The number of students applying to enter medical school in the 2021 matriculating class increased 18% from 2020’s entering class, an unprecedented jump compared to the average 2.5% growth in applications seen from 2018-2020, according to Geoffrey Young, PhD, the Association of American Medical Colleges (AAMC) senior director of student affairs and programs.
“We were especially encouraged by the growth in applicants from racial and ethnic groups that are underrepresented in medicine,” says Dr. Young. “The increases in Black/African American, Latinx, and American Indian/Alaska Native applicants were all greater than the overall 18% increase.”
However, while ‘The Fauci Effect’ of the pandemic brought more applications for the 2021 school year than usual, the growth in applications has returned to average levels for the 2022 year, as we get further into the pandemic.
“At this point in the AMCAS cycle, medical school applications are 14% lower than last year, but are 3% above academic year 2020-21,” says Dr. Young. “Our experts say that the numbers are trending in line with the pre-COVID years.”
“People who were ready and intending to apply during the 2020–2021 cycle did apply as they intended,” says Mark Speicher, senior vice president for medical education and research at the American Association of Colleges of Osteopathic Medicine (AACOM). “People who were ready but intended to wait a year – to get more health care work experience, to travel, to have other kinds of experiences — saw these opportunities disappear, so those individuals applied as well. Plus, any economic jolt, like the pandemic, is a push toward occupationally secure professions, like medicine. But we believe that most people who want to be doctors, will want to be doctors no matter if there’s a pandemic or not.”
A revert to average levels
AAMC and AACOM are working to survey incoming medical students and assessing additional data points to better understand this year’s applicant numbers. But Jessica James, AACOM’s interim director of application services, recruitment, and student affairs, has some early insights on what might have been the reason behind the drop.
“We do know that undergraduate enrollment has decreased since the start of the pandemic. Many students postponed enrolling in undergraduate programs until pandemic restrictions were eased or lifted in order to have a more traditional college experience,” says Dr. James. “The pandemic seems to have exacerbated the trends in decreased undergraduate enrollment that began before the pandemic. The decrease in undergraduate enrollment will impact the number of students qualified and ready to enter medical school several years from now, so this will be something we’ll be watching closely.”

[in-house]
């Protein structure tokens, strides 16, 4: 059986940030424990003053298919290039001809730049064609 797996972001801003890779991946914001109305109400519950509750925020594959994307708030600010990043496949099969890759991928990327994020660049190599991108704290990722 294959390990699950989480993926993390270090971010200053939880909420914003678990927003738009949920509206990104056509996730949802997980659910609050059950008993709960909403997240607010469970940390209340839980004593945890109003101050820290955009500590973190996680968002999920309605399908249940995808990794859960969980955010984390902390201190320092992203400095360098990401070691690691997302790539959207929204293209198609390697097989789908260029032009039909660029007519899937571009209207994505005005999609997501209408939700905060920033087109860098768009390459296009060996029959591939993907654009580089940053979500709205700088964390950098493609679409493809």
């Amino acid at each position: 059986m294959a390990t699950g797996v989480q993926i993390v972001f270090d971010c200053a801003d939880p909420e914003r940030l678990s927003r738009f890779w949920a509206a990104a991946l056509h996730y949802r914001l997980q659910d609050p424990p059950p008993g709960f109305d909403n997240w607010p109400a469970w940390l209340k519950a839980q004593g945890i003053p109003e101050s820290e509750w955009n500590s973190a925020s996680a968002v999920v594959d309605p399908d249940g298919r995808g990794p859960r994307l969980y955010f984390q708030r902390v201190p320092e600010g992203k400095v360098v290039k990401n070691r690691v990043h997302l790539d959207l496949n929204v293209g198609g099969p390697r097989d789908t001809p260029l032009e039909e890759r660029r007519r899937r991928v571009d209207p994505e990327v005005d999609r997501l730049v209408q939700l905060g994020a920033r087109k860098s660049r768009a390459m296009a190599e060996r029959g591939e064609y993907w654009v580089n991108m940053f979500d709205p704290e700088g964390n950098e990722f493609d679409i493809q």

As the pandemic wears on, some people might be deciding that they don’t want to pursue medicine, says Sean Kiesel, DO, MBA, a second-year family medicine resident.
“Initially there was sort of a ‘call to medicine’ to help, but as the pandemic has gone on, I think people have been turned off because of the burnout, response to encouragement of vaccines, and the way physicians are being treated now,” says Dr. Kiesel. “Many patients tell us how to treat their COVID.”
Encouraging applicants to stand out
If you are mentoring premed students who are seeking advice about their medical school applications, Dr. Kiesel recommends focusing on getting high test scores and developing great interview skills.
“Test scores get you in the door, and your interview skills and preparedness get you accepted,” says Dr. Kiesel, who runs COM Prep Med, which offers free and paid medical school, board and residency study resources. “Make sure if you get an interview that you know a lot about the school. Have some questions about their curriculum planned out to ask, and show that you are genuinely interested in the program.”
Researching schools and having a good understanding of the application process can go a long way in helping premeds show their interest in the school and their readiness to get involved.
“Find the schools that fit into your narrative,” says Dr. Kiesel. “Everyone has a story. Find a school that fits your story. The school you go to matters much less then how hard you are willing to work.”